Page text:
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Photograph by Stephen Laufer

Drop Everything: From shrimp to veggies, a Shoju Lemon Drop cocktail makes any dish that much better.

Xin Hits the Spot

As a convenient neighborhood refuge, O'Mei's sibling restaurant Xin gets it right

By Selene Latigo

Every neighborhood needs a gathering place, a destination for the nearby community than can handle any occasion, from a simple weekday dinner to a celebratory meal with friends. For a restaurant to achieve this local status, a tricky balance of comfort, ambience, service and price must be maintained. Last Wednesday night Dave and I, along with our old neighbors Tim and Terry, enjoyed such a place.

Xin Asia Bistro, formerly Xin Noodles, is the "little sister" to our local favorite, O'Mei. Xin is the Chinese word for new, fresh or contemporary, and this little West Side cafe strives for that namesake in its extremely extensive menu by using a myriad of fresh meats and vegetables and interesting twists on classic dishes in an energetic and welcoming atmosphere.

After our short walk to the Almar shopping center, we entered the festively lit restaurant to find it bustling with people. I was taken with the bright posters depicting Santa Cruz landmarks and the warm convivial energy. In great O'Mei fashion, we were first presented with a selection of small plates to choose from as we decided on drinks and dinner items. Out of the five offered, we chose the green beans with bamboo shoots and tofu and the house-made kimchee, which was salty, spicy and tangy in perfect balance.

I ordered the West India Lime Gimlet ($5), one of the featured Shoju cocktails (Shoju being a Korean spirit similar to vodka). It was delicate, not too sweet and an appropriately cheerful shade of lime green. Tim got the hot Ozeki dry sake ($4.95) and Dave ordered a large Sapporo beer ($5.50). In addition to the alcohol selections, there is a wide array of tempting hot or cold sweet beverages, including Thai iced tea and pearl tapioca drinks.

Choosing from the large number of appetizers, soups, main dishes with chicken, pork, beef, tofu or seafood, and noodle dishes, we started with the double mushroom rolls ($6.95) with mixed mushrooms, glass noodles, tofu and veggies, wrapped up, fried and served with a rich, almost fishy tamarind sauce. The greasiness of these rolls was countered by the crispy Napa cabbage salad underneath.

Terry ordered the green curry chow fun ($7.95) with shrimp ($2 extra). The wide, slightly gummy rice noodles were mingled with sweet and tender shrimp, onion, broccoli and green beans, all coated with a spicy, more-coconut-than-curry-flavored sauce. The fresh colors of the veggies and shrimp stood out on the white noodles and sauce.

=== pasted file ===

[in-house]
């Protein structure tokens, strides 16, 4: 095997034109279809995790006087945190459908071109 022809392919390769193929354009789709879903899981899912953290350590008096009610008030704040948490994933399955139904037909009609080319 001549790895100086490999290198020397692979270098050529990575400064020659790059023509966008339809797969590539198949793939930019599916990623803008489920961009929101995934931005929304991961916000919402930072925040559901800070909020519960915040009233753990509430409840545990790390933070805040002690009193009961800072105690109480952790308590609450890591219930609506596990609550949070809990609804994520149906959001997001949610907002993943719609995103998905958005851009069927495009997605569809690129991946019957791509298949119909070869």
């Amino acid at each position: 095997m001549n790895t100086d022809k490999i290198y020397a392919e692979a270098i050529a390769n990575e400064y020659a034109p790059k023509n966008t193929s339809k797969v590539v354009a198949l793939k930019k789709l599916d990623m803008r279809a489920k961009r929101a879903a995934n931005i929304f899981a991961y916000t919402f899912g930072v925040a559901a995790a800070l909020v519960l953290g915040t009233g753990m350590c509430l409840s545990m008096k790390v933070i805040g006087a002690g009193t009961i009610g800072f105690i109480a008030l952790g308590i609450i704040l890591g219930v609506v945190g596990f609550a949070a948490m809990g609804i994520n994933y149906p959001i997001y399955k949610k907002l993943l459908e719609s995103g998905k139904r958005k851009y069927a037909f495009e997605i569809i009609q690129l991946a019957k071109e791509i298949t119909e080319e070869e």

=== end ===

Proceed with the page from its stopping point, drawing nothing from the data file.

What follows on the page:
Tim chose another double mushroom item, the lo mein with tofu ($7.95). This savory and slightly smoky dish became a table favorite with hot noodles, plump shiitake and white mushrooms, scallions and toothsome tofu sticks, all in a classic sauté sauce.

Dave decided to sample one of the many noodle soup options, and went with the Szechuan spicy beef noodles ($7.50). The large bowl arrived steaming with noodles, bok choy and big cubes of beef in a deep red and oily chile, anise and cinnamon spiced broth. This was generously doused with cilantro and hot pepper flakes, creating a visually enticing soup.

I chose something that surprised everyone, including myself, but did not disappoint. My fond childhood memories of lemon chicken must have surfaced in my selection of the fresh lemon–sauced fish ($9.95 plus $2.50 for seafood). The thick and decadent chunks of tilapia and tender strips of red pepper satisfied my distant memories but it was brighter, more lemony and less cloying. It was served with white or brown jasmine rice. I chose the brown, which turned out to be dry and undercooked.

All of our selections arrived quickly, although staggered, and we soaked in the friendly environment and creative food. After we finished, I noticed a specials list by the register, including a dessert, and wished it had been shown to us. Next time I will ask first so as not to miss out on what looked like some very exciting items. We left feeling satisfied by our fun weeknight out, grateful to have local establishments ready to welcome our random celebrations.

Xin Asia Bistro
Address: 841A Almar Ave., Santa Cruz
Phone: 831.420.0114
Hours: 11:30am-9pm Tue-Sun, closed Mon
Price: $5-$13

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From the December 14-21, 2005 issue of Metro Santa Cruz.

Copyright © 2005 Metro Publishing Inc. Maintained by Boulevards New Media.

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